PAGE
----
Stealing payment card data has become an everyday crime that yields quick monetary gains. Attackers aim to steal data stored in the magnetic stripe of payment cards, optionally clone the cards, and run charges on the accounts associated with them. In the past, attackers physically skimmed payment cards. Today, they have resorted to using malicious software to steal payment card data, primarily from credit cards. They found low-hanging fruit within the layered payment card security framework—unencrypted credit card data. They prey on vulnerable systems to get inside their targets’ networks, including the networks of third-party vendors who have access to partner networks with stronger security.
2014: Just the Tip of the Iceberg for PoS Threats?
The year 2014 showed that point-of-sale (PoS) threats took the spotlight with the Target data breach in January, and several other incidents throughout the year that followed. By the end of the third quarter of 2014, six new PoS RAM scraper malware variants were found. The number of PoS RAM scraper families we are detecting has increased from three in 2013 to 10 in 2014.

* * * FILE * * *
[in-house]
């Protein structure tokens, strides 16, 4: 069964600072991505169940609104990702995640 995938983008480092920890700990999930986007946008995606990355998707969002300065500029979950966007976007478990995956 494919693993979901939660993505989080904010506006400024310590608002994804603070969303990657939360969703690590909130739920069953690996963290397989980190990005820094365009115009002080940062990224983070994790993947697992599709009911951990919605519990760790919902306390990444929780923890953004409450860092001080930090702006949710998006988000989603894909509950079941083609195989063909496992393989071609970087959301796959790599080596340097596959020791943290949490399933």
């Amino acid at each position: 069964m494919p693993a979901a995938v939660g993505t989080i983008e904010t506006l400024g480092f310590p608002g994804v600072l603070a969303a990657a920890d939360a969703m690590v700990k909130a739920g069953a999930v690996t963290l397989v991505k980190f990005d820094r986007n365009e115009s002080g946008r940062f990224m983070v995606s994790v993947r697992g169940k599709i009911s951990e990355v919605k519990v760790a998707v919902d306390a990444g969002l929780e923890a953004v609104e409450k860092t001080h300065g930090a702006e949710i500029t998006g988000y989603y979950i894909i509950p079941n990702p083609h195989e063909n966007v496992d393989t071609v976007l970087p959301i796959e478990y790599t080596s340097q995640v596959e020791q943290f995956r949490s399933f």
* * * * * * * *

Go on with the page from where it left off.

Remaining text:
To make matters worse, a lot of existing PoS systems still run on older operating systems such as Windows XP and Windows Server 2000, even after Microsoft ended support. These operating systems are more vulnerable to potential attacks, as they will no longer receive patches for new vulnerabilities. Newer systems running the latest OS aren't entirely safe either, and still needs to be regularly patched and updated to reduce the risk.
The attached research paper discusses how PoS RAM scrapers infect systems and exfiltrate stolen data. It also provides a list of defense technologies and strategies that can be used to defend against the threat, recommendations for small businesses and medium and large enterprises, and new technologies that PoS system vendors and credit card brands are introducing to protect businesses and consumers.
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